Peter the Hermit
B. at Amiens about 1050; d. at the monastery of Neufmoutier (Liege), in 1115
Peter the Hermit, b. at Amiens about 1050; d. at the monastery of Neufmoutier (Liege), in 1115. His life has been embellished by legend, and he has been wrongly credited with initiating the movement which resulted in the First Crusade. While the contemporary historians mentioned him only as one of the numerous preachers of the crusade, the later chroniclers, Albert of Aix-la-Chapelle and above all William of Tyre, gave him an all important role. According to Albert of Aix Peter having led during some years the rigorous life of a hermit undertook a pilgrimage to Jerusalem and suffered much at the hands of the Turks. One day when he was asleep in the Basilica of the Holy Sepulchre, Our Lord appeared to him and ordered him to ask for credentials from the Patriarch of Jerusalem and to go to Europe proclaiming the miseries which had befallen the Christians of the Orient. Peter obtained the patriarchal letters and sought Urban II, who, moved by his recital, came to preach the crusade at Clermont (“Histor. Hierosol.” I, 2). According to William of Tyre (I, II), it was of his own accord that Peter went to find the pope. The pilgrimage of Peter is mentioned by Anna Comnena (Alexiad, X, 8), who, born in 1083, could know nothing of this history except through tradition; she relates, however, that he could not get as far as Jerusalem, and that, resolved to undertake a second pilgrimage, he conceived the idea of preaching a crusade in order to be able to go to the Holy Sepulchre attended by a goodly company. It is evidently absurd to ascribe the Crusades to such an insignificant cause. Because of the silence of conternporaries and the later contradictory accounts, even the fact of the pilgrimage of Peter is doubtful, while it is impossible to assign to him the role of promoter of the crusade. The merit of this belongs solely to Pope Urban II (see Crusades). Writers like Albert of Aix wished to deprive the pope of this honor in order to attribute it to the ascetics so popular at that time in Europe. It is absolutely certain that it was only after the Council of Clermont that Peter commenced to preach the crusade.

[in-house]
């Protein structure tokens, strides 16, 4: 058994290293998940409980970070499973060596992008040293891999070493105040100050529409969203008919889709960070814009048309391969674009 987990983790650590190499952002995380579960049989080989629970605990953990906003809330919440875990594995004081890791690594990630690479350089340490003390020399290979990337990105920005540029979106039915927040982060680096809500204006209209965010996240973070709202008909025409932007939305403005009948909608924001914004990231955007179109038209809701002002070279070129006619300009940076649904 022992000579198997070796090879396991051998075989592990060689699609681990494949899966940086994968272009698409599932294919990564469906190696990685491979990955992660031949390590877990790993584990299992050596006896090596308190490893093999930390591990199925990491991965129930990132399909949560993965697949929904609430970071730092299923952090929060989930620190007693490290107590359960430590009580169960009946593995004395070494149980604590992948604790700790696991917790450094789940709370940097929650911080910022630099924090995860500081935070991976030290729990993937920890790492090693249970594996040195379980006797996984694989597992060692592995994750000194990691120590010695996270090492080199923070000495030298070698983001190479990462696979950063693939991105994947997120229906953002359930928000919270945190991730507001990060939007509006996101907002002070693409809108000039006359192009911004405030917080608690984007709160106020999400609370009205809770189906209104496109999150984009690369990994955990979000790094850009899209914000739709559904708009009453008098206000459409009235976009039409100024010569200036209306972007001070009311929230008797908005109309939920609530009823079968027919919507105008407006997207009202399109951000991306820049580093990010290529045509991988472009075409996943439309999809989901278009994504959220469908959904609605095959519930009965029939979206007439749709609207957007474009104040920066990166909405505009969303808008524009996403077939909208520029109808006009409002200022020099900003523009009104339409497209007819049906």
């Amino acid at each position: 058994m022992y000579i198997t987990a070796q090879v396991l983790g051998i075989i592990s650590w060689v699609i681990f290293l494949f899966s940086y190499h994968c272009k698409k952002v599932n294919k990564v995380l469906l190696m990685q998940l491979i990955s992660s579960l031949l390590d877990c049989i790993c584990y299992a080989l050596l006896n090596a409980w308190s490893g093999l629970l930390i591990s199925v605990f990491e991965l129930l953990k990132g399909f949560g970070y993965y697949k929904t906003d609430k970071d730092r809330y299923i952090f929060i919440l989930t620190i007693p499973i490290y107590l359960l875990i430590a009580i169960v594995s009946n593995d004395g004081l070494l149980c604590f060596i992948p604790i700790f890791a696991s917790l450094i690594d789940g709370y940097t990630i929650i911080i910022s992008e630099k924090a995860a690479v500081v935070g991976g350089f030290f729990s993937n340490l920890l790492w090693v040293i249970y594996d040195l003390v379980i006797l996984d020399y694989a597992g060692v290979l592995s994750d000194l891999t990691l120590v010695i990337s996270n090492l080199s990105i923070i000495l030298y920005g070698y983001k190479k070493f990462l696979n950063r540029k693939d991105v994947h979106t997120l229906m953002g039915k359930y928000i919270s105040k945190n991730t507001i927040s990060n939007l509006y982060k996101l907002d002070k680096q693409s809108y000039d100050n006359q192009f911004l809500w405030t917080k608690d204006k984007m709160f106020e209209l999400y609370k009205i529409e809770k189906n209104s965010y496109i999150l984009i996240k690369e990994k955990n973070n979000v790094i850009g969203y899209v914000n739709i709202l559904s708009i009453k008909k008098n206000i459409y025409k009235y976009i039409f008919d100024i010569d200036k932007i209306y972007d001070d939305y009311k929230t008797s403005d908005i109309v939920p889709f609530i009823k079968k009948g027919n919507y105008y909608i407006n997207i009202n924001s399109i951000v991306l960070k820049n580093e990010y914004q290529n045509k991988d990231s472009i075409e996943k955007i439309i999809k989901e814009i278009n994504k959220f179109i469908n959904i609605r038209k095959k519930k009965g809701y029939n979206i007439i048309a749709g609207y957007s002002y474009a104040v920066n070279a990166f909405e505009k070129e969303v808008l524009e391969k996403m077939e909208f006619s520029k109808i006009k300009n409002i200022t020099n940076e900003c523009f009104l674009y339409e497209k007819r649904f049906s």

In March, 1096, he led one of the numerous bands going to the East; his enthusiastic eloquence is described by the chroniclers. He arrived with his army at Constantinople August 1, 1096. After a toilsome march as far as Nicomedia Peter pitched his camp at Civitot and seeing his army without resources returned to Constantinople to solicit help from the Emperor Alexius. During his absence? the crusaders, commanded by Walter the Plenniless, were massacred by the Turks near Niciea (October, 1096). Peter assembled the remnants of his band and in May, 1097, joined the army of Godfrey of Bouillon near Nicomedia. After this he had but an unimportant part. In January, 1098, at the siege of Antioch, he even attempted to desert the army, but was prevented by Tancred. In spite of this cowardice he was one of the envoys sent to Kerbúga. On his return to Europe he founded the monastery of Neufmoutier. See Crusades.